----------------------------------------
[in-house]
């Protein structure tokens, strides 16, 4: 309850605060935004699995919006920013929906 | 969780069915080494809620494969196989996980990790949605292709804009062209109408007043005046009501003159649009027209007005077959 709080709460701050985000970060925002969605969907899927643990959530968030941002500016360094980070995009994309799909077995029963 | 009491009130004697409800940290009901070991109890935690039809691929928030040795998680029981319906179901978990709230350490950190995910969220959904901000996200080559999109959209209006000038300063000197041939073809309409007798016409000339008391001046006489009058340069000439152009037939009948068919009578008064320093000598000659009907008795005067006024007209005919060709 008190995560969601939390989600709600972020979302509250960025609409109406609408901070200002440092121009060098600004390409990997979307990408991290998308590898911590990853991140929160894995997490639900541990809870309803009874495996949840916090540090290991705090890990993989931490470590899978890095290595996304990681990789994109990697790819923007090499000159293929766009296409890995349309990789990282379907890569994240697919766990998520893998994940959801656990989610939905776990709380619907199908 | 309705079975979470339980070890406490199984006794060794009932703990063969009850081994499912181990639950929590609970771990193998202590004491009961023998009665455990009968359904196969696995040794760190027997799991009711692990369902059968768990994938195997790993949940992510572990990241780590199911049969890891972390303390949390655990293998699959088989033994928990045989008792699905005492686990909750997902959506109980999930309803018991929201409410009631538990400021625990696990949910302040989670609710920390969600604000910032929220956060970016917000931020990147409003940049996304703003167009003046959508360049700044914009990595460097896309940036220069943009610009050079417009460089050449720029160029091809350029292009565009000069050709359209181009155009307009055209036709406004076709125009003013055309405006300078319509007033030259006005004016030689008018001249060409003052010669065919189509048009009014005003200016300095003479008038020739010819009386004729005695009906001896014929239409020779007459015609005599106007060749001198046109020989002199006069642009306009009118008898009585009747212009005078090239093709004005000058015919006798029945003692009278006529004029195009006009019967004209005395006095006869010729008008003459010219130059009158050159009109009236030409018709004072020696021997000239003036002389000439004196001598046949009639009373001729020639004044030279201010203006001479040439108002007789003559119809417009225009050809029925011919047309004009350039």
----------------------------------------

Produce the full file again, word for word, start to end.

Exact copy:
[in-house]
């Protein structure tokens, strides 16, 4: 309850605060935004699995919006920013929906 | 969780069915080494809620494969196989996980990790949605292709804009062209109408007043005046009501003159649009027209007005077959 709080709460701050985000970060925002969605969907899927643990959530968030941002500016360094980070995009994309799909077995029963 | 009491009130004697409800940290009901070991109890935690039809691929928030040795998680029981319906179901978990709230350490950190995910969220959904901000996200080559999109959209209006000038300063000197041939073809309409007798016409000339008391001046006489009058340069000439152009037939009948068919009578008064320093000598000659009907008795005067006024007209005919060709 008190995560969601939390989600709600972020979302509250960025609409109406609408901070200002440092121009060098600004390409990997979307990408991290998308590898911590990853991140929160894995997490639900541990809870309803009874495996949840916090540090290991705090890990993989931490470590899978890095290595996304990681990789994109990697790819923007090499000159293929766009296409890995349309990789990282379907890569994240697919766990998520893998994940959801656990989610939905776990709380619907199908 | 309705079975979470339980070890406490199984006794060794009932703990063969009850081994499912181990639950929590609970771990193998202590004491009961023998009665455990009968359904196969696995040794760190027997799991009711692990369902059968768990994938195997790993949940992510572990990241780590199911049969890891972390303390949390655990293998699959088989033994928990045989008792699905005492686990909750997902959506109980999930309803018991929201409410009631538990400021625990696990949910302040989670609710920390969600604000910032929220956060970016917000931020990147409003940049996304703003167009003046959508360049700044914009990595460097896309940036220069943009610009050079417009460089050449720029160029091809350029292009565009000069050709359209181009155009307009055209036709406004076709125009003013055309405006300078319509007033030259006005004016030689008018001249060409003052010669065919189509048009009014005003200016300095003479008038020739010819009386004729005695009906001896014929239409020779007459015609005599106007060749001198046109020989002199006069642009306009009118008898009585009747212009005078090239093709004005000058015919006798029945003692009278006529004029195009006009019967004209005395006095006869010729008008003459010219130059009158050159009109009236030409018709004072020696021997000239003036002389000439004196001598046949009639009373001729020639004044030279201010203006001479040439108002007789003559119809417009225009050809029925011919047309004009350039």